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What is digital literacy?

What is digital literacy?
Digital literacy is the topic that made the ETMOOC learning space so irresistible to me… I think as educators we spout off about wanting our students to be digitally literate, but not many of us (myself included) have a firm grasp about what that actually means, and quite a number of us are still attempting to become digitally literate ourselves. Whatever that means. It turns out, defining digital literacy isn’t such an easy task. The etmooc community was fortunate enough to hear Doug Belshaw speak on this topic in a recent webinar. Doug explained that digital literacy is quite ambiguous, and he doesn’t have all of the answers when it comes to defining these terms. 30 definitions of digital literacy represented in one of the first texts about the topic (from Gilster, published in 1998!!) trying to figure out what it is and how we can ensure our students are “digitally literate.” Doug shared this quote from his research (Martin, 2006): “Digital literacy is a condition, not a threshold.” Related:  Digital Literacy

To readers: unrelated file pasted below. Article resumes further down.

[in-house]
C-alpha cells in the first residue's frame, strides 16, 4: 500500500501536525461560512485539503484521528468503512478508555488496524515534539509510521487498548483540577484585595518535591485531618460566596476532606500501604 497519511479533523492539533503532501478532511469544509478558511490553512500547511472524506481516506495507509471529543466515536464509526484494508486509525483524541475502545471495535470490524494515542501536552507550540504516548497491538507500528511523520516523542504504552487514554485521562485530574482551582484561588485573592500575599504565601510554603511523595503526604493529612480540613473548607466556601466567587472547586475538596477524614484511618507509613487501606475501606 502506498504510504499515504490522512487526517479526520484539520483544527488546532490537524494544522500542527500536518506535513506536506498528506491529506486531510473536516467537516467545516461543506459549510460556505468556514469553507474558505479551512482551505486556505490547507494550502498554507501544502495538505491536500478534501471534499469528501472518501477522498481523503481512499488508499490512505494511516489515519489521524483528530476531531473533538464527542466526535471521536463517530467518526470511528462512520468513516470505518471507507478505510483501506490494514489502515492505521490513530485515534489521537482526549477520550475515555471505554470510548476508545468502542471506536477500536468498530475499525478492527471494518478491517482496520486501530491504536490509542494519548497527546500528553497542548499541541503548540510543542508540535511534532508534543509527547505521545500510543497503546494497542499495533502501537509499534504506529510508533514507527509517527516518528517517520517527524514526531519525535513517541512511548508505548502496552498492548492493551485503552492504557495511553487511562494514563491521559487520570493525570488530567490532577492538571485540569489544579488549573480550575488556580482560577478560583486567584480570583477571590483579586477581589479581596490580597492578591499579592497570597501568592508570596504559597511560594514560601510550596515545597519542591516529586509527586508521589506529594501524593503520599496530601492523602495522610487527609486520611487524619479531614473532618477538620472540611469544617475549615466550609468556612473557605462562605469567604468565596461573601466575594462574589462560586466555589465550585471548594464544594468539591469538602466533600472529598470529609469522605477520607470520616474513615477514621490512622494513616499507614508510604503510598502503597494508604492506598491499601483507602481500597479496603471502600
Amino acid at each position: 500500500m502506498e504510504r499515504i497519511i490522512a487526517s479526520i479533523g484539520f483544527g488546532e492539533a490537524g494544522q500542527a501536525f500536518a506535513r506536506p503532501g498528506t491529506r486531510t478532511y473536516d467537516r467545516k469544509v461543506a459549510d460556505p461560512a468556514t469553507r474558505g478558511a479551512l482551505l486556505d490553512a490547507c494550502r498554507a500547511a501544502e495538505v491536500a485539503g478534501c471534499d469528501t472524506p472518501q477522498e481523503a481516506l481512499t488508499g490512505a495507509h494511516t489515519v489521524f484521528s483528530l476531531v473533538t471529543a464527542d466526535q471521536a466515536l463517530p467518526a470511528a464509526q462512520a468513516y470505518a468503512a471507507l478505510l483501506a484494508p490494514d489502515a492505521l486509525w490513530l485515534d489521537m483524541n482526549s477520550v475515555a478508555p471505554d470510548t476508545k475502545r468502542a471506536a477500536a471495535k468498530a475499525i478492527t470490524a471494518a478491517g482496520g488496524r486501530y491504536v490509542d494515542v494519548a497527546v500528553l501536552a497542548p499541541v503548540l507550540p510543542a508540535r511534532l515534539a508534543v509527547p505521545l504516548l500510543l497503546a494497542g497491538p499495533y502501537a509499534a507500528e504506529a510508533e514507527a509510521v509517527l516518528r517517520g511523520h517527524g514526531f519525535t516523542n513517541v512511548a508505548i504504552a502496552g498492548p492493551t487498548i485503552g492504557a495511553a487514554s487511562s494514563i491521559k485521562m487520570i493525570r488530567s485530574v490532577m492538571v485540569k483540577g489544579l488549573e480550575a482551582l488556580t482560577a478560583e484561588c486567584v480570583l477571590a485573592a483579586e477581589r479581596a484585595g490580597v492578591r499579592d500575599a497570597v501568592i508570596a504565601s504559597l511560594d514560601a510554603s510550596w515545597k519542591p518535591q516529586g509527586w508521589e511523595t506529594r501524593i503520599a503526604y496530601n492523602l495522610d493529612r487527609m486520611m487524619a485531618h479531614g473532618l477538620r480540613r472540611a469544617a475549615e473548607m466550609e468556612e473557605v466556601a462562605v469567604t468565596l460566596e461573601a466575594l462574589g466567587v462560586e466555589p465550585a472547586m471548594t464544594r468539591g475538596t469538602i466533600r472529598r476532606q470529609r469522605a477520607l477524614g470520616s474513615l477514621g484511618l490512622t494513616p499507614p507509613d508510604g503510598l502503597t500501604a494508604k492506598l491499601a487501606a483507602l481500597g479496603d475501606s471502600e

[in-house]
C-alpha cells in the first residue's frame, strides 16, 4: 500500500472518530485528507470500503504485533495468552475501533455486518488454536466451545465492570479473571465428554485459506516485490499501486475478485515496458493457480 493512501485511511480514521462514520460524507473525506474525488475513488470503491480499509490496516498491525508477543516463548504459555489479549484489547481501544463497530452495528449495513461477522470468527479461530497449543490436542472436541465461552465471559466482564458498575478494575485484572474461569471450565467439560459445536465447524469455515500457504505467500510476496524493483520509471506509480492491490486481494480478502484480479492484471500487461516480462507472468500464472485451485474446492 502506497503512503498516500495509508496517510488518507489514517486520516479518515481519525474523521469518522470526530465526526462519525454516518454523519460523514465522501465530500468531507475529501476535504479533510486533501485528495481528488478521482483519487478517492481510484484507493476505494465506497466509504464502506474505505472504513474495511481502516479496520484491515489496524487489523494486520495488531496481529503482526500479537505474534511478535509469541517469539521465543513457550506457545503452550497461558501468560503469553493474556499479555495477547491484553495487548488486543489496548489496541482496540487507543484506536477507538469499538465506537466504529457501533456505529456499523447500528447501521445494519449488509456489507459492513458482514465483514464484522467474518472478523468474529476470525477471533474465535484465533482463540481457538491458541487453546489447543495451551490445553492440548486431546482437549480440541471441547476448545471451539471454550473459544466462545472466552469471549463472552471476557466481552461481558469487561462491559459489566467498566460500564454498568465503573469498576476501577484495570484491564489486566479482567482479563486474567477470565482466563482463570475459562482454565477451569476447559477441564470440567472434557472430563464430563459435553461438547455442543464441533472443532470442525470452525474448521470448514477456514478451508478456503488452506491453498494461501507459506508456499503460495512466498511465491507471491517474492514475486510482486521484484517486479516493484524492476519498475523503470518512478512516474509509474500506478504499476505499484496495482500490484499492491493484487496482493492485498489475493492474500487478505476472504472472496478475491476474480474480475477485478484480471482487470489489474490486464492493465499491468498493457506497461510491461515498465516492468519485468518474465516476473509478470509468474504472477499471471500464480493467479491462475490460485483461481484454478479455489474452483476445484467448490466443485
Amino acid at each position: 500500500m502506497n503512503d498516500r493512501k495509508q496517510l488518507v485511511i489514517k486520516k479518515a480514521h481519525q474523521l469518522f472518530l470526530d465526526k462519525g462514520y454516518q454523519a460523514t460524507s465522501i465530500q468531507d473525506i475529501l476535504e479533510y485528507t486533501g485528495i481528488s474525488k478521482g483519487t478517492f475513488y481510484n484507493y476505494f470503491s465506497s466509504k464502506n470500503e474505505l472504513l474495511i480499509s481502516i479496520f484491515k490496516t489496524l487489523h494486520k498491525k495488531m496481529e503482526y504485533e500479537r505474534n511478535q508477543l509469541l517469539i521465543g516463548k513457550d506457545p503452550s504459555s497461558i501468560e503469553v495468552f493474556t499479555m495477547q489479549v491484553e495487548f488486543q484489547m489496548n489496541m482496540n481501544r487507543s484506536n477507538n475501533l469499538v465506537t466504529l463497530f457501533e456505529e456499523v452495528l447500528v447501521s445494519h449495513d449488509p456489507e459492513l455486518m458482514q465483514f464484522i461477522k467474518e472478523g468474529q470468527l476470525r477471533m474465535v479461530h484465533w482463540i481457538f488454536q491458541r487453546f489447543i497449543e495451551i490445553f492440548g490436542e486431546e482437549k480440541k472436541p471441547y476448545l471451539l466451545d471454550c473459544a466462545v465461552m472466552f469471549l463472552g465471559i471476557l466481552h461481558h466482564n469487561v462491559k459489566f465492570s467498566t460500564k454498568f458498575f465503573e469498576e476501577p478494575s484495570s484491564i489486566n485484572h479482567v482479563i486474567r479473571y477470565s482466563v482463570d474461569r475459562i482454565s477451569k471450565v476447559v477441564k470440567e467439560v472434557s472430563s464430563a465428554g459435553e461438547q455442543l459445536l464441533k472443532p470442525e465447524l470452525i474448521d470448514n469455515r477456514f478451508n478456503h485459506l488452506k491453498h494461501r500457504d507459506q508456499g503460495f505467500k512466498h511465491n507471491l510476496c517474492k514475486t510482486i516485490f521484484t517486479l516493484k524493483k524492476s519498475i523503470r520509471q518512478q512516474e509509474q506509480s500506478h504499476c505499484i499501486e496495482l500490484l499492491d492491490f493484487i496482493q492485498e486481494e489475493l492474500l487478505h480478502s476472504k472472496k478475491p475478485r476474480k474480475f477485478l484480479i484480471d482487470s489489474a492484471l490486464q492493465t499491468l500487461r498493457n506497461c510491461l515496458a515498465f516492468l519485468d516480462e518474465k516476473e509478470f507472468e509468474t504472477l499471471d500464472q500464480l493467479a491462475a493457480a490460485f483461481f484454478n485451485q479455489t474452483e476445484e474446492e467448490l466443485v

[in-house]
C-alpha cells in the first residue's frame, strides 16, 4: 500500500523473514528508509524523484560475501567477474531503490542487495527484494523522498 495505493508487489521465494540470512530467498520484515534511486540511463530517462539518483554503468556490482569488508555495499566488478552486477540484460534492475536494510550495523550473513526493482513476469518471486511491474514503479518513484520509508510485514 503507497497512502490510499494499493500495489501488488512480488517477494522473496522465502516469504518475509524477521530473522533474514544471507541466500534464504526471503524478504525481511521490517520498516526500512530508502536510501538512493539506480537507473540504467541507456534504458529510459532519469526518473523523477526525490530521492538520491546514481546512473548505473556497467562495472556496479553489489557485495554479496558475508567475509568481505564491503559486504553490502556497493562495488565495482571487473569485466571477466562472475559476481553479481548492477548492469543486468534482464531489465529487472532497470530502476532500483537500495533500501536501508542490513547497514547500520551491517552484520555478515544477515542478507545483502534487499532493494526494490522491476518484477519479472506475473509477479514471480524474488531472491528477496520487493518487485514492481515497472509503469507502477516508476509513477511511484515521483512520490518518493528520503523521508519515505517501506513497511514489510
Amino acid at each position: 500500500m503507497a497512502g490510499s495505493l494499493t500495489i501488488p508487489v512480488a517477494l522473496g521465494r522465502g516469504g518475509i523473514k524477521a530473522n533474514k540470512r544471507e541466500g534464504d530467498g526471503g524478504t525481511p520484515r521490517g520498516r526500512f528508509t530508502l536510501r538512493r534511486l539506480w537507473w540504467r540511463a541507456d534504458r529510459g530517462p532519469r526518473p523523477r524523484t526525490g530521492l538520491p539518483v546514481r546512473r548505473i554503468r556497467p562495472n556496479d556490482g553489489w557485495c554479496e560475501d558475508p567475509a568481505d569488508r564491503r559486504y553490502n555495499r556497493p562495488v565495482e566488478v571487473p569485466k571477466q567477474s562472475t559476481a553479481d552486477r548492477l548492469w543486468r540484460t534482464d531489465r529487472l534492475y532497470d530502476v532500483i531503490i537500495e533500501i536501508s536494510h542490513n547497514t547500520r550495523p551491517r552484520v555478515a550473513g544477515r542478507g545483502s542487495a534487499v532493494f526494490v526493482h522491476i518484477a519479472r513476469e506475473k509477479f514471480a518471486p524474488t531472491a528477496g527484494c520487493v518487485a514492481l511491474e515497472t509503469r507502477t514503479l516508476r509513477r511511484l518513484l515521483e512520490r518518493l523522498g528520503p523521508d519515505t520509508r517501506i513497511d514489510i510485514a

The Future Of Education Eliminates The Classroom, Because The World Is Your Class This probably sounds familiar: You are with a group of friends arguing about some piece of trivia or historical fact. Someone says, "Wait, let me look this up on Wikipedia," and proceeds to read the information out loud to the whole group, thus resolving the argument. Don’t dismiss this as a trivial occasion. It represents a learning moment, or more precisely, a microlearning moment, and it foreshadows a much larger transformation—to what I call socialstructed learning. Socialstructed learning is an aggregation of microlearning experiences drawn from a rich ecology of content and driven not by grades but by social and intrinsic rewards. Think of a simple augmented reality app on your iPhone such as Yelp Monocle. This is exactly what a project from USC and UCLA called HyperCities is doing: layering historical information on the actual city terrain. So look beyond MOOCs (Massive Open Online Courses) in thinking about the future education.